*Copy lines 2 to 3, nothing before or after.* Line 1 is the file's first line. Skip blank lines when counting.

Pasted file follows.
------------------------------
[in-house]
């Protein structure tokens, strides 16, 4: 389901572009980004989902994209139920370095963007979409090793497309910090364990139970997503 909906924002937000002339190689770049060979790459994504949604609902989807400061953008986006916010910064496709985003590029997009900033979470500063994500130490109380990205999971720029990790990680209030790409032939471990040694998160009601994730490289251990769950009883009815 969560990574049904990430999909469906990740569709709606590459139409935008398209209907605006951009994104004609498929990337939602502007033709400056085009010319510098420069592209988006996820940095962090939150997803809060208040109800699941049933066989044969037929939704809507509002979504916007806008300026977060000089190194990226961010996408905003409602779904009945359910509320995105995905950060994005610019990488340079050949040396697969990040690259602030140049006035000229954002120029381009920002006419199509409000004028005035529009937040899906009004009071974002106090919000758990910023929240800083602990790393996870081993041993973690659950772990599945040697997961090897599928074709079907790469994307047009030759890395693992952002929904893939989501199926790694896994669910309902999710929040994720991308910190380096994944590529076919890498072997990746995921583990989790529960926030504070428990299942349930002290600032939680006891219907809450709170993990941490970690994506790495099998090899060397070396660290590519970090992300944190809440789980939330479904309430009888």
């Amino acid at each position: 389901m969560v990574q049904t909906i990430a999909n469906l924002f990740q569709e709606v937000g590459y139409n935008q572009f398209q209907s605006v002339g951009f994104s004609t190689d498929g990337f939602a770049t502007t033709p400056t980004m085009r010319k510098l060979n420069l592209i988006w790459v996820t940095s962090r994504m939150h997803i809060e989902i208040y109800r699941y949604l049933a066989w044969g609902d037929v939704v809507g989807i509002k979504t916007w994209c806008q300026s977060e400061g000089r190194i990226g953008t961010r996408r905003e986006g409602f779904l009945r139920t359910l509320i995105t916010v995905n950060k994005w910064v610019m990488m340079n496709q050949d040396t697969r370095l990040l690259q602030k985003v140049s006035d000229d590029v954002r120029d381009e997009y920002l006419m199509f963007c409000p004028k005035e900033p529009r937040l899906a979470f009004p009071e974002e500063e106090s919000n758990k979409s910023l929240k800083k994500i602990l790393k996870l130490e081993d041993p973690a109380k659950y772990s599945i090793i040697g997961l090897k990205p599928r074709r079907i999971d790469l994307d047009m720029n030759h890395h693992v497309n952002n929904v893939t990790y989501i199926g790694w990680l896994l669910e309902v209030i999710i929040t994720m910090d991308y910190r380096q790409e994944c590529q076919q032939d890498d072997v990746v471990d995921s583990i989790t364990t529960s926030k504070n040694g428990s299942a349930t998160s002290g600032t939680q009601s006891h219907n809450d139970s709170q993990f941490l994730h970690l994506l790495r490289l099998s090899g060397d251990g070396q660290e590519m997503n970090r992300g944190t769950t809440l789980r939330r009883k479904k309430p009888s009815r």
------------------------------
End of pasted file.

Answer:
């Protein structure tokens, strides 16, 4: 389901572009980004989902994209139920370095963007979409090793497309910090364990139970997503 909906924002937000002339190689770049060979790459994504949604609902989807400061953008986006916010910064496709985003590029997009900033979470500063994500130490109380990205999971720029990790990680209030790409032939471990040694998160009601994730490289251990769950009883009815 969560990574049904990430999909469906990740569709709606590459139409935008398209209907605006951009994104004609498929990337939602502007033709400056085009010319510098420069592209988006996820940095962090939150997803809060208040109800699941049933066989044969037929939704809507509002979504916007806008300026977060000089190194990226961010996408905003409602779904009945359910509320995105995905950060994005610019990488340079050949040396697969990040690259602030140049006035000229954002120029381009920002006419199509409000004028005035529009937040899906009004009071974002106090919000758990910023929240800083602990790393996870081993041993973690659950772990599945040697997961090897599928074709079907790469994307047009030759890395693992952002929904893939989501199926790694896994669910309902999710929040994720991308910190380096994944590529076919890498072997990746995921583990989790529960926030504070428990299942349930002290600032939680006891219907809450709170993990941490970690994506790495099998090899060397070396660290590519970090992300944190809440789980939330479904309430009888």
């Amino acid at each position: 389901m969560v990574q049904t909906i990430a999909n469906l924002f990740q569709e709606v937000g590459y139409n935008q572009f398209q209907s605006v002339g951009f994104s004609t190689d498929g990337f939602a770049t502007t033709p400056t980004m085009r010319k510098l060979n420069l592209i988006w790459v996820t940095s962090r994504m939150h997803i809060e989902i208040y109800r699941y949604l049933a066989w044969g609902d037929v939704v809507g989807i509002k979504t916007w994209c806008q300026s977060e400061g000089r190194i990226g953008t961010r996408r905003e986006g409602f779904l009945r139920t359910l509320i995105t916010v995905n950060k994005w910064v610019m990488m340079n496709q050949d040396t697969r370095l990040l690259q602030k985003v140049s006035d000229d590029v954002r120029d381009e997009y920002l006419m199509f963007c409000p004028k005035e900033p529009r937040l899906a979470f009004p009071e974002e500063e106090s919000n758990k979409s910023l929240k800083k994500i602990l790393k996870l130490e081993d041993p973690a109380k659950y772990s599945i090793i040697g997961l090897k990205p599928r074709r079907i999971d790469l994307d047009m720029n030759h890395h693992v497309n952002n929904v893939t990790y989501i199926g790694w990680l896994l669910e309902v209030i999710i929040t994720m910090d991308y910190r380096q790409e994944c590529q076919q032939d890498d072997v990746v471990d995921s583990i989790t364990t529960s926030k504070n040694g428990s299942a349930t998160s002290g600032t939680q009601s006891h219907n809450d139970s709170q993990f941490l994730h970690l994506l790495r490289l099998s090899g060397d251990g070396q660290e590519m997503n970090r992300g944190t769950t809440l789980r939330r009883k479904k309430p009888s009815r």